Another great way to integrate videos into your classroom routine is to introduce students to career options they may have that are connected to your lesson. For example, rather than just exploring disciplines in a traditional manner, teachers can showcase videos of engineers, doctors, software developers, and more to create an understanding of science, technology, engineering, and math (STEM) and how they apply to the real world. Research has shown that this approach can increase independent inquiry when students can connect the real-world to the lesson. This can also pave the way for students to get a head start on planning for their future careers. Once they are able to know what career path is the best for them figuring out what necessary additional skills and requirements will be easier than compared to those students who graduate that are still not knowing what the best career path is for them.

3 — Give students access to career advice, job search tips, and more

Giving students access to videos in order to figure out what careers exist in different discipline areas (such as STEM) helps students figure out what career path is the best for them. Giving students additional video resources to achieve internships, job-shadowing, or class credit is even better for students that are in high school getting ready to graduate or trying to incorporate a job into their everyday lives. Study.com, for example, gives students access to instructional videos on searching for jobs along with many other tips. Integrating these types of materials into a classroom not only showcases your lesson, connects them to the real-world, but also gives them a chance to hear first-hand how it all comes together full-circle in the end and truly see the connectivity between learning and career building.

4 — Give students access to college credit

A big added bonus to any video platform is the ability to not only share resources, but to be able to give students the ability to gain access to college credit. Incorporating the importance of college in your classroom can easily be done with many providers and provides students with opportunities to earn college credit while still in high school. Many students are able to reap the benefits of up to two years of college credit earned while gaining the necessary understanding to be successful once they transition from high school into a real university or college classroom. Videos help this transition as they make clear connections in the lessons to the real-world, explore higher learning discussions and questions, and learn more about the requirements needed to obtain the degree of their choice. As an educator, offering these types of videos to students can help enhance the overall dual credit experience and prepare them to enter a college or university classroom with all the necessary tools.

5 — Prep students for the standardized tests

Integrating videos into the classroom is also a great way of helping students prepare for their standardized tests. For example, the SAT and ACT exams are requirements for acceptance into colleges and universities across the country, and having the access to videos that demonstrate necessary criteria to excel will support students as they plan for their futures. As an added bonus, integrating prep resources like Study.com’s into your lessons means that you can spend more time preparing content for your curriculum, rather than focusing all of your time on preparing your students for their exams.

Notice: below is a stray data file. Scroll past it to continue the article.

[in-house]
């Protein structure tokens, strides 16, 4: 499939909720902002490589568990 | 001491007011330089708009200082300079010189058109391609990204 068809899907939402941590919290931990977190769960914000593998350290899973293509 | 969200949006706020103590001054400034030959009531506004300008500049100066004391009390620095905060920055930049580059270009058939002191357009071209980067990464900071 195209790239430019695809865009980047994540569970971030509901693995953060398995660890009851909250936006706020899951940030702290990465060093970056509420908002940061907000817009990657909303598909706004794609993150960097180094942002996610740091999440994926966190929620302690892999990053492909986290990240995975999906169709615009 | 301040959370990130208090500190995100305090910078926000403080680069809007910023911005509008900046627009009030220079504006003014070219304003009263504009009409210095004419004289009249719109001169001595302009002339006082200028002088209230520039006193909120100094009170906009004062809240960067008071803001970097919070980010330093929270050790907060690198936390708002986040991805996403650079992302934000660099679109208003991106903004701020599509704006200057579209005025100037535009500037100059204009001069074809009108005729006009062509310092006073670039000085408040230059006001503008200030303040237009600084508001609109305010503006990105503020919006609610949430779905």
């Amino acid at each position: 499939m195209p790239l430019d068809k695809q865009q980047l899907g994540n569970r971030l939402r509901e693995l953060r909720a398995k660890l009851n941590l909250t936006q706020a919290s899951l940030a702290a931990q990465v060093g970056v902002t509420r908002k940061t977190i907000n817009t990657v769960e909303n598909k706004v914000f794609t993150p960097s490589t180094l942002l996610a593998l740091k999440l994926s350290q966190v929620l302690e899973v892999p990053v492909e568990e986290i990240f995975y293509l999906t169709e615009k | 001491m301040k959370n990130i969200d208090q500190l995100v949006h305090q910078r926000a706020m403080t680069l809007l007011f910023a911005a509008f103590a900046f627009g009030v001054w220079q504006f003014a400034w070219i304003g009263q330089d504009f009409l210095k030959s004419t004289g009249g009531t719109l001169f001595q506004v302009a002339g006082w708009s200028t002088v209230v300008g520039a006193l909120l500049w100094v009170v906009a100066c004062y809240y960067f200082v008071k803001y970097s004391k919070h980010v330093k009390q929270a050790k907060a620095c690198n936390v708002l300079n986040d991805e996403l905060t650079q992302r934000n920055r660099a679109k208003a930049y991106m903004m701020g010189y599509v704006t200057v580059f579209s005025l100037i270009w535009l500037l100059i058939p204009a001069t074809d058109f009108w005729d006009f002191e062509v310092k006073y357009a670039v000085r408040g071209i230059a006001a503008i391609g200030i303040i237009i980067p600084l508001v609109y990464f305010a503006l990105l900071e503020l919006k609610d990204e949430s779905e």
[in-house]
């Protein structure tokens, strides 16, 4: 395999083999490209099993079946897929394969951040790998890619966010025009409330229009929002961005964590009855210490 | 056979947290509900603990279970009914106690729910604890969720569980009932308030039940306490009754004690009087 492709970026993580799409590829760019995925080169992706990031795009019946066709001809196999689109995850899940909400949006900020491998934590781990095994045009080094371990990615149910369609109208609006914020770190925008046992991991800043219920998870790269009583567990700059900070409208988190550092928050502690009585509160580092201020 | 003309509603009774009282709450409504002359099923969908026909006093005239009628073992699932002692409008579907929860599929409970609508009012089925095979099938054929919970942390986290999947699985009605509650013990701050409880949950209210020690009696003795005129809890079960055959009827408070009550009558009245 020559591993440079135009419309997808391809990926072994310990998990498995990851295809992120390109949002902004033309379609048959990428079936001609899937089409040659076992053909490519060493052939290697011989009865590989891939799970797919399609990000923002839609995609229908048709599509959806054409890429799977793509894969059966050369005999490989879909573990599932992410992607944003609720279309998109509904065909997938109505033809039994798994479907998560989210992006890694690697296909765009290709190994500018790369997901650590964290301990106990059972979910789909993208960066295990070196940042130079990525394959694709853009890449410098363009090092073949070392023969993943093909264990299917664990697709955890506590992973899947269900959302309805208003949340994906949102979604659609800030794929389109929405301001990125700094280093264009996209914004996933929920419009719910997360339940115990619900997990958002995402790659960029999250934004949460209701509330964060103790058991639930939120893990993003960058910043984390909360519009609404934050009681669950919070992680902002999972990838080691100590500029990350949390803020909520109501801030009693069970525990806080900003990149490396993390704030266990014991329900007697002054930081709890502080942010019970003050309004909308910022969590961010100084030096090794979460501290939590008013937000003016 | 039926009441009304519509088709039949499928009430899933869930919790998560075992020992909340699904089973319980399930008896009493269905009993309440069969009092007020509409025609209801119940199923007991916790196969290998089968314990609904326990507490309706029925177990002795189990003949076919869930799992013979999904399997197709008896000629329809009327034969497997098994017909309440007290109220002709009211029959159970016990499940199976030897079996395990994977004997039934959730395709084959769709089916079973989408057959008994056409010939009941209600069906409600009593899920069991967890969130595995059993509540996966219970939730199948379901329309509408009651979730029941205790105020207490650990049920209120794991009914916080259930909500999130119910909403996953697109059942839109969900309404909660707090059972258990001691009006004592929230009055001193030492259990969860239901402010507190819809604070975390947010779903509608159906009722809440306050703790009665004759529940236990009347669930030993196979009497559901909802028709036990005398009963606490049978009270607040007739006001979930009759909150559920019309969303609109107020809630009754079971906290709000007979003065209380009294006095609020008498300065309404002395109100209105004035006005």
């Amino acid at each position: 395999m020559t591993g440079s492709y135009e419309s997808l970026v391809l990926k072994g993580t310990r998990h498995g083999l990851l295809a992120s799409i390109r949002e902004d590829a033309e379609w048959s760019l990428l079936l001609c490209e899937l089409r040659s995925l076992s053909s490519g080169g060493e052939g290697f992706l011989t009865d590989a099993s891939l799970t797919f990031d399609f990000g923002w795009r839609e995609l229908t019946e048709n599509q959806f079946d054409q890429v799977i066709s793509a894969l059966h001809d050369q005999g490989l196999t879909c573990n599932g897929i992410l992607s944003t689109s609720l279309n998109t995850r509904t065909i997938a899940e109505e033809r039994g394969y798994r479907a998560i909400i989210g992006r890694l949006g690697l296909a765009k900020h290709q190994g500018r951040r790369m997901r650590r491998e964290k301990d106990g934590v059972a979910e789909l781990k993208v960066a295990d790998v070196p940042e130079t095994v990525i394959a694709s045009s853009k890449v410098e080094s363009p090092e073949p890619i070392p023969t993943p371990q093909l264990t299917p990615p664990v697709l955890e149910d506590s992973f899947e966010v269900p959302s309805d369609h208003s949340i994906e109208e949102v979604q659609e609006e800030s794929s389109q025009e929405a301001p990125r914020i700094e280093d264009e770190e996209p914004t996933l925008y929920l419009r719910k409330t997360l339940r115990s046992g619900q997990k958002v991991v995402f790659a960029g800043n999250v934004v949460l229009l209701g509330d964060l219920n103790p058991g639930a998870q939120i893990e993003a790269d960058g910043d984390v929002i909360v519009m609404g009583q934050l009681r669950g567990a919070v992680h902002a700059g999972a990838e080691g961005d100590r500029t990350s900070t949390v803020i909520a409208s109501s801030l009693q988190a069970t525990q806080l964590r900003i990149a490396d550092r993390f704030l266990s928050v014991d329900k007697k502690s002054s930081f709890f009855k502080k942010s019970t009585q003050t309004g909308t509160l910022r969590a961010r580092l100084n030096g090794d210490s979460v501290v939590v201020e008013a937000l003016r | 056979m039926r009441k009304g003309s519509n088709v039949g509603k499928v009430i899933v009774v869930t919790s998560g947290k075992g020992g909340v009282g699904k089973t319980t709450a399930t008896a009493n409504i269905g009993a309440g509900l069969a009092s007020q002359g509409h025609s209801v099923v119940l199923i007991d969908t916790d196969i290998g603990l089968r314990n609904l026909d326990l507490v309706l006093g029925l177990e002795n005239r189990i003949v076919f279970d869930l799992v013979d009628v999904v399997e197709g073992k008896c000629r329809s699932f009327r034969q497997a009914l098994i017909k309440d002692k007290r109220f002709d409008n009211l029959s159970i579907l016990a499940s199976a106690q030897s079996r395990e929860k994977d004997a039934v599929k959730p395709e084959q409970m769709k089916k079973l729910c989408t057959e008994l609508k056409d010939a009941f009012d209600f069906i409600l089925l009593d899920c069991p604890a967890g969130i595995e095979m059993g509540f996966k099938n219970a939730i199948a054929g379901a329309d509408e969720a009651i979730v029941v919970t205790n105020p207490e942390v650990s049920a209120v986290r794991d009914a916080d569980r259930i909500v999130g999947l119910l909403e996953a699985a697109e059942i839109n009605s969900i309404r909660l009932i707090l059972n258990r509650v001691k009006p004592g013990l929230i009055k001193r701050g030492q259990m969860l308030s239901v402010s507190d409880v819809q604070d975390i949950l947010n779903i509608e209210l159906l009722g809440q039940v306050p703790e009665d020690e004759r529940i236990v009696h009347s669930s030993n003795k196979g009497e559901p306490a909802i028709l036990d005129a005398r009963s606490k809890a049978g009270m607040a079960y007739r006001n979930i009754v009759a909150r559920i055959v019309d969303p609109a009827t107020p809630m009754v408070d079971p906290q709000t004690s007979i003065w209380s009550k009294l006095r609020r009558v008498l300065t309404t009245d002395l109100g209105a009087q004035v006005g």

In addition to their standard test prep materials, Study.com also offers a suite of preparation materials for common teacher certification exams to help you excel as a teacher in your classroom. From national exams like Praxis to state-specific exams like TExES and FTCE, their resources are perfect for aspiring educators and current teachers alike. Whether you are looking to pass your initial certifications or add additional qualifications for new subjects/grade levels, they have the materials you need to succeed.

 

The above article is a sponsored post from study.com.

 

The IKEA Effect of Lesson Creation

The following is an excerpt from my new book, Leave School At School: Work Less, Live More, Teach Better. It’s available in both Kindle and print forms on Amazon.

I eat in the teachers’ lounge, and almost every day someone brings in one of those Lean Cuisine frozen lunches and pops it in the microwave.  You can trace the origins of such convenience foods to the years following World War II. The military had developed MREs and other foods meant to withstand long periods of storage and allow for easy preparation on the battlefield. After the war, several commercial food companies had leftover manufacturing facilities, so some of them created new freeze-dried and canned food products for domestic use. They pumped out boxes of fish sticks, canned peaches, and even ill-fated cheeseburgers-in-a-can. Jell-o introduced new dessert flavors throughout the 1950s. Sales soared.

With so many new products to sell, advertisements swept across the amber waves and purple mountains, reminding Americans again and again how busy they were, how hectic their days had become, and how desperately they needed quick meals. “If you’re a typical modern housewife, you want to do your cooking as fast as possible,” wrote a columnist at Household magazine who was promoting instant coffee and canned onion soup. Kellogg’s even created cereal that could be served faster. Their ads claimed that busy moms loved their presweetened Corn Pops. Because who had time for the laborious task of sprinkling on a spoonful of sugar?